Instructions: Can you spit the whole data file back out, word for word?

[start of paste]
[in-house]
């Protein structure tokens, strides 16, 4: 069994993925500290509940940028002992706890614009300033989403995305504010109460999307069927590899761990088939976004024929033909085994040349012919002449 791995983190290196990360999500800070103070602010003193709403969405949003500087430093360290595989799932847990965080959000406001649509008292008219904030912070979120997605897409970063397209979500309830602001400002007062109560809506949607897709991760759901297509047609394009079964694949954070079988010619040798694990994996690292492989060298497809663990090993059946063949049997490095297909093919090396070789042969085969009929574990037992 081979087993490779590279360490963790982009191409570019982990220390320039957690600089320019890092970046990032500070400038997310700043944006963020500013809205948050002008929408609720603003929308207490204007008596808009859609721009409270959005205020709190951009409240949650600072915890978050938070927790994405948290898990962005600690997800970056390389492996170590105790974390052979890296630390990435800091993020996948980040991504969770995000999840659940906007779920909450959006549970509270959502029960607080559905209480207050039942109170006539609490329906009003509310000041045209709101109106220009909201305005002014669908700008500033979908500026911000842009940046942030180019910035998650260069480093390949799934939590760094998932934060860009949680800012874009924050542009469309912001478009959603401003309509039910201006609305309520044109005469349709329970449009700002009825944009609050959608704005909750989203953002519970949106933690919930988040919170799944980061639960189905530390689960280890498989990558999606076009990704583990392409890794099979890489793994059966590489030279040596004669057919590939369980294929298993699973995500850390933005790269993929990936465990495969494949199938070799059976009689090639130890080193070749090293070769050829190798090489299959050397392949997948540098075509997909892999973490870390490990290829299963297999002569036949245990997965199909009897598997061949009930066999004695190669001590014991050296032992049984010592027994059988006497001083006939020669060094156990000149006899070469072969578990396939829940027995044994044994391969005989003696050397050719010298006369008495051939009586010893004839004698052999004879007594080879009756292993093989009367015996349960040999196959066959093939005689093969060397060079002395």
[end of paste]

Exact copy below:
[in-house]
């Protein structure tokens, strides 16, 4: 069994993925500290509940940028002992706890614009300033989403995305504010109460999307069927590899761990088939976004024929033909085994040349012919002449 791995983190290196990360999500800070103070602010003193709403969405949003500087430093360290595989799932847990965080959000406001649509008292008219904030912070979120997605897409970063397209979500309830602001400002007062109560809506949607897709991760759901297509047609394009079964694949954070079988010619040798694990994996690292492989060298497809663990090993059946063949049997490095297909093919090396070789042969085969009929574990037992 081979087993490779590279360490963790982009191409570019982990220390320039957690600089320019890092970046990032500070400038997310700043944006963020500013809205948050002008929408609720603003929308207490204007008596808009859609721009409270959005205020709190951009409240949650600072915890978050938070927790994405948290898990962005600690997800970056390389492996170590105790974390052979890296630390990435800091993020996948980040991504969770995000999840659940906007779920909450959006549970509270959502029960607080559905209480207050039942109170006539609490329906009003509310000041045209709101109106220009909201305005002014669908700008500033979908500026911000842009940046942030180019910035998650260069480093390949799934939590760094998932934060860009949680800012874009924050542009469309912001478009959603401003309509039910201006609305309520044109005469349709329970449009700002009825944009609050959608704005909750989203953002519970949106933690919930988040919170799944980061639960189905530390689960280890498989990558999606076009990704583990392409890794099979890489793994059966590489030279040596004669057919590939369980294929298993699973995500850390933005790269993929990936465990495969494949199938070799059976009689090639130890080193070749090293070769050829190798090489299959050397392949997948540098075509997909892999973490870390490990290829299963297999002569036949245990997965199909009897598997061949009930066999004695190669001590014991050296032992049984010592027994059988006497001083006939020669060094156990000149006899070469072969578990396939829940027995044994044994391969005989003696050397050719010298006369008495051939009586010893004839004698052999004879007594080879009756292993093989009367015996349960040999196959066959093939005689093969060397060079002395």